Thanks Jeff, this was helpful. The results I reported were estimated with no pweight (or iweight) defined in svyset. When I svyset using the approrpiate pweight, svy jackknife, mse yields exactly the same result as my own estimator. And, if I svyset with a new pweight variable defined as 1 for all cases, I replicate the correct result from my example in the former email (se=.08737).
So, as you say, there seems to be some problem with the mse estimator when no pweight is defined that needs to be fixed.
While fixing this problem, couldn't you implement a jackknife svy estimator that allows the correlation command? I know the problem now is that corr doesn't allow pweights (or iweigths), but couldn't that be fixed in the first place (that is also very annoying, that you can't weight your survey data appropriately when running correlation coefficients without using the cumbersome fweights). I guess no well-defined linearized variance estimator exists for the correlation coefficient (at least I have never seen one), so this is an area where jackknife (or, if the design allows for it, BRR) would really be a necessary tool!
All the best,
Jan
________________________________
Från: owner-statalist@hsphsun2.harvard.edu genom Jeff Pitblado, StataCorp LP
Skickat: må 2006-03-13 22:34
Till: statalist@hsphsun2.harvard.edu
Ämne: Re: st: svy jackknife problems
Jan Teorell <jan.teorell@pol.gu.se> is having trouble reproducing hand-coded
jackknife variance estimates using -svy jackknife-:
> I'm having trouble with the svy jackknife command. I had earlier implemented
> a crewd jackknife estimator myself, tailored for my particular complex
> survey design including both stratification and multistage cluster sampling.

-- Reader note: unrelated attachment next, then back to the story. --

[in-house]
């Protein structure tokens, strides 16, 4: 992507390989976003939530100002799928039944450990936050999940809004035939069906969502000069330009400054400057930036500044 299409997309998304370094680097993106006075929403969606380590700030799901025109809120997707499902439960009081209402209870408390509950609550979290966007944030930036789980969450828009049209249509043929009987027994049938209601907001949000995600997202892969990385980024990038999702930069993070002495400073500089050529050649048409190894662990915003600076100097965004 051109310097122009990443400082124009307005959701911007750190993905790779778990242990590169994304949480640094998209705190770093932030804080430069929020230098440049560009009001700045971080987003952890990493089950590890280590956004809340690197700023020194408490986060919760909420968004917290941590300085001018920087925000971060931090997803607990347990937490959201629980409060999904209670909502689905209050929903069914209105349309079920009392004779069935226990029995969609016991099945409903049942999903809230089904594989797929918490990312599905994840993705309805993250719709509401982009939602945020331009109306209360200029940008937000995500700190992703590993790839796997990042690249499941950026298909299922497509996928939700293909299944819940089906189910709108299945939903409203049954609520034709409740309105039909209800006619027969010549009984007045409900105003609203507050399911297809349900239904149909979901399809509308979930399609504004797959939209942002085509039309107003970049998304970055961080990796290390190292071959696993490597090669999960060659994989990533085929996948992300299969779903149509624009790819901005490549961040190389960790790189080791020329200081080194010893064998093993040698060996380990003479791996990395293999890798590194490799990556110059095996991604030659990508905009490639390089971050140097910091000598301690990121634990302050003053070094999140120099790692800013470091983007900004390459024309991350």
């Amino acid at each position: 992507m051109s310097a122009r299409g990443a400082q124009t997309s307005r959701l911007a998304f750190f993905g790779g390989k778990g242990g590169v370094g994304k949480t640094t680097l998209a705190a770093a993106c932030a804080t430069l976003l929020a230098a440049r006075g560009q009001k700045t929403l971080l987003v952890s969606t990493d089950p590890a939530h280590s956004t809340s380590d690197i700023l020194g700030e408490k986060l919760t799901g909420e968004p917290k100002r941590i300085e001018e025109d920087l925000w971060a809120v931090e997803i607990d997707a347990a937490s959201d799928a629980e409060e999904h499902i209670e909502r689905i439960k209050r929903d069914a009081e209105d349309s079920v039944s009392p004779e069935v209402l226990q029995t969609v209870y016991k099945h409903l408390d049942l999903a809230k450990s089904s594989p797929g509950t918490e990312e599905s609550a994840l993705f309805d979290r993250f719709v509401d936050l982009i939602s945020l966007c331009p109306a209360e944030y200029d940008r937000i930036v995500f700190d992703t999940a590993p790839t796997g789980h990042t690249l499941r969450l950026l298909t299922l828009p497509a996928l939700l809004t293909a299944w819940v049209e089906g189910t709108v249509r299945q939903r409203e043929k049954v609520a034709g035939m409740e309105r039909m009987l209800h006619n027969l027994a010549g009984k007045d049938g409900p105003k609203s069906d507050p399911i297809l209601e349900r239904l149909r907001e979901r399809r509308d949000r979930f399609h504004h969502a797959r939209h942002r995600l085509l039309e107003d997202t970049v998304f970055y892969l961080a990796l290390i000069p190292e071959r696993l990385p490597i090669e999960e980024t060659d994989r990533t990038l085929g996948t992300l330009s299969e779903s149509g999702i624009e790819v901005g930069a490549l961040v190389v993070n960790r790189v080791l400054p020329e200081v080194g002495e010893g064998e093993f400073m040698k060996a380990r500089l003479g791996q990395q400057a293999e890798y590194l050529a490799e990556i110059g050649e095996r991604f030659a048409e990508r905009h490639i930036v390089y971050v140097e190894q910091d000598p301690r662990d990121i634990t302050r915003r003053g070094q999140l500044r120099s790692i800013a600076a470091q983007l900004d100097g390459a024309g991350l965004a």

> With Stata 9 I presumably should need to use this homemade program anymore,
> since svy jackknife should do the job for me. However, the results from my
> estimator and svy jackknife differs for reasons I am not quite clear of.
> To take this down to a more concrete level, I tested the two commands on a
> small subsample of my survey, using only 2 strata with 2 PSU:s each. I then
> ran a simple regression, with the following estimates per replication (where
> b(h,j)=the regression coefficient received when excluding PSU j from stratum
> h):
> b(1,1)=.4230769
> b(1,2)=.5417409
> b(2,1)=.5537783
> b(2,2)=.4259508
> The estimate from the entire sample is: b=.4866513
> Plugging in these estimates into the formula for the mse estimator (Survey
> Data Manual, p. 266) yields:
> 1/2*[(.4230769-.4866513)^2+(.5417409-.4866513)^2] +
> 1/2*[(.5537783-.4866513)^2+(.4259508-.4866513)^2]
> which is aproximately equal to .0076336. The square root of this, that is,
> the estimate of the standard error is: .0873703.
> Incidentally, this is what my homemade jackknife estimator arrives at.
> However, svy jackknife reaches a somewhat different conclusion: se =
> .1070064
> This is so despite the fact that the same estimated b(h,j)-coefficients go
> into both procedures (I have checked this by running jackknife noisily).
> There also appears to be nothing wrong with the weights: the "sum of wgt
> is..." yields exactly similar results.
> So what could be wrong? What could explain the difference?
Although I can't be sure without seeing how Jan -svyset- the data, it seems
the culprit here is -svyset- -iweight-s.
As far as -svy- is concerned, -iweight-s and -pweight-s are the same except
that -iweight-'s are allowed to be negative. However, looking into
reproducing Jan's results, we found that -svyset-ting -iweight-s and using the
-mse- option with -svy jackknife- can result in different variance/standard
error estimates than -svyset-ting -pweight-s. This should be fixed in the
next ado-file update.
Until then Jan should be able to reproduce the correct results by -svyset-ting
-pweight-s and re-running -svy jackknife-.
--Jeff
jpitblado@stata.com
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